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Sox in hunt for Tejada

Ramírez and Clement are said to be offered

Dealing Miguel Tejada within the division remains a road the Orioles would rather not go down, but the Red Sox, according to a source with direct knowledge of the team's pursuit of the shortstop, have made a ''pretty good offer" that has positioned them as a legitimate contender for the 2002 American League Most Valuable Player.

The Sox, who initially offered Manny Ramírez for Tejada straight up, recently offered Ramírez and righthander Matt Clement, according to the source. However, three stumbling blocks stand between the teams and a deal.

1. Baltimore's ownership and management is largely opposed to dealing Tejada within the AL East; 2. Ramírez and Clement are owed approximately $22 million more in guaranteed money than Tejada. (Ramírez is due $57 million over three seasons, Clement $19.25 million over two seasons, and Tejada $48 million over four seasons plus $6 million owed on a prorated signing bonus); 3. Ramírez, who can veto any deal, would have to approve a move to Baltimore.

Of those issues, the second appears to be the most vexing to the Orioles.

''That's the problem," the source said. ''The money."

Whether Ramírez would accept Baltimore as a landing spot remains unknown. His agent, Greg Genske, did not return a phone call last night. But, one major league general manager said yesterday, ''Baltimore is pretty good, for what Manny wants." That want, presumably, is privacy. Added the GM, ''If he doesn't go there, where will he go?"

That remains a good question. The source with direct knowledge of the discussions between the Sox and Orioles believes the Mets ''still have interest in Manny, but I don't know if there's a direct match."

That could mean that if the Sox and Mets wish to renew discussions over Ramírez, they'd have to involve a third team, presumably Tampa Bay.

Meanwhile, the Associated Press, citing a team source, said the Orioles agreed to a two-year deal for between $10 million and $12 million with 36-year-old Jeromy Burnitz, who would play left field and reduce the team's need for Ramírez. The source said the deal is pending a physical and was not finalized.

The Tejada situation, which has stalled of late, is expected to regain steam in the coming days. The Orioles are expected to spend the rest of the work week contacting teams and asking for best/last offers, with the intention of pulling the trigger on a deal or resolving to hold on to Tejada by sometime next week.

Baltimore and the Cubs were working toward a deal last week but those talks have apparently cooled, as Chicago, at last check, had offered injury-prone pitcher Mark Prior as the key chip in a deal, while the Orioles would prefer rugged righthander Carlos Zambrano. The Cubs, as of last week, had told the Orioles that if they dealt Prior in a multiplayer package to Baltimore they'd want lefthander Erik Bedard to be included along with Tejada.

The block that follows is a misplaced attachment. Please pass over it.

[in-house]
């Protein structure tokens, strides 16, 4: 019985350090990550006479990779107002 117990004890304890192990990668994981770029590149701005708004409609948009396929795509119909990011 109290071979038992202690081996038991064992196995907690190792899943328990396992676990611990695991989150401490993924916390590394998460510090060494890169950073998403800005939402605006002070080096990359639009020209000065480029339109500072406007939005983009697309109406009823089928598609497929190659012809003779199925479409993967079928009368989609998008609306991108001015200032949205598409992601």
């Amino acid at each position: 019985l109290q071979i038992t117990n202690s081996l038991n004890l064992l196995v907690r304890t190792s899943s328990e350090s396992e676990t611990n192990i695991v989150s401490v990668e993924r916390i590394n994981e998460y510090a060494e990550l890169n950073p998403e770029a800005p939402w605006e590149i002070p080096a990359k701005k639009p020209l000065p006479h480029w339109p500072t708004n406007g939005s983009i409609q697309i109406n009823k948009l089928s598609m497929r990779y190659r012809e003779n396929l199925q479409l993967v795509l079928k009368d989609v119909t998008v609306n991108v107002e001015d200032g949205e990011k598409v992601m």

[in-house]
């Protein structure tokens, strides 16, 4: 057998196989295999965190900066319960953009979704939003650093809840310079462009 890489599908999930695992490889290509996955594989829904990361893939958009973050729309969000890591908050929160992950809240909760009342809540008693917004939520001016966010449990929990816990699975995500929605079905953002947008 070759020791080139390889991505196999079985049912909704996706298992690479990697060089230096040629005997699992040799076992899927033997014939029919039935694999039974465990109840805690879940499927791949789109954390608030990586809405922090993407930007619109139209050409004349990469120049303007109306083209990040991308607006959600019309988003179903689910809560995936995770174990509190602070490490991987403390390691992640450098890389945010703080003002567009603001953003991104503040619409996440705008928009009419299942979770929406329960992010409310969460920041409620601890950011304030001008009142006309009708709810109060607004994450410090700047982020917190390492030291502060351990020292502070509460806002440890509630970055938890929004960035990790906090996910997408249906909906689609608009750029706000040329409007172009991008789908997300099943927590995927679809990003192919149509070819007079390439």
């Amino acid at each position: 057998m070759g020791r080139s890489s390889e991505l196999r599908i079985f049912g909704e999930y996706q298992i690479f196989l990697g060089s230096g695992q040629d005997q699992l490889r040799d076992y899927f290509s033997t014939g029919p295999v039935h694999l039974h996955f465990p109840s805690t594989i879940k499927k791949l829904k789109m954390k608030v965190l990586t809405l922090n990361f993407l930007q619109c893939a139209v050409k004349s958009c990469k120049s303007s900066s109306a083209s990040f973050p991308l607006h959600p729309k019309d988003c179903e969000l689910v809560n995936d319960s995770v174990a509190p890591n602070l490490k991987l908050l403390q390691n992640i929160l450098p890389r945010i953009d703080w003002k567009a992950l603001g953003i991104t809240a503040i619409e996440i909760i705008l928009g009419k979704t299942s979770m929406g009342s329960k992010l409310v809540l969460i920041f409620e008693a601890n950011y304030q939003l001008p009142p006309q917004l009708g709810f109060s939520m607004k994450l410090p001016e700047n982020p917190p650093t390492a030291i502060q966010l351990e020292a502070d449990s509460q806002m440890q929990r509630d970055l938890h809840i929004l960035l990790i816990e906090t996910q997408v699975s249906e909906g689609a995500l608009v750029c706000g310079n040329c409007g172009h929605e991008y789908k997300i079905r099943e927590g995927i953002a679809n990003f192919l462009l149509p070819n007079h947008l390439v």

That's what makes the Sox appealing, on multiple levels. Tejada, by himself, could fetch a perennial MVP candidate in Ramírez as well as Clement, who might enjoy better success outside of Boston and working with new Baltimore pitching coach Leo Mazzone.

Furthermore, if Tejada is moved the Orioles figure to need a marquee presence in the lineup each night to keep fans coming to Camden Yards. The Orioles, who ranked sixth in the majors in average attendance in 2001, have slipped each season since, to 14th last season, and a more precipitous decline could come soon, if Tejada were dealt and the nearby Nationals continue to improve.

Meanwhile, former Marlin Alex González, the top shortstop still on the open market, appears unlikely to sign with any team until Tejada is dealt. If Tejada is moved to the Cubs, the Sox and Orioles would both be in need of a shortstop, enhancing the market for González. The 28-year-old González, who brings a spectacular glove but an average bat (he's a lifetime .245 hitter with a .291 on-base percentage), is believed to be seeking a deal of at least two years for about $5 million per season.

But indications are that the Sox prefer Tampa Bay shortstop Julio Lugo to González. Lugo is a better offensive presence and could bat leadoff (he hit .295 with a .362 on-base percentage and 39 stolen bases last season). Tejada, meanwhile, is just about unparalleled offensively at his position. He led shortstops last season in doubles (50), home runs (26), and RBIs (98), though his production was down. In 2004, he cranked 34 homers and knocked in 150 runs.

The Sox also continue to seek a new home for David Wells, who like Ramírez has asked out of Boston. Sox president and CEO Larry Lucchino, while home for Christmas in San Diego, met with Padres GM Kevin Towers. But even after that meeting nothing was imminent between the clubs, as the Sox continue to canvass other options on the West Coast. Los Angeles and San Diego still appear to be the likeliest landing spots, though there were indications the last couple of days that Arizona, having cleared Troy Glaus's contract off the books, might pursue Wells.

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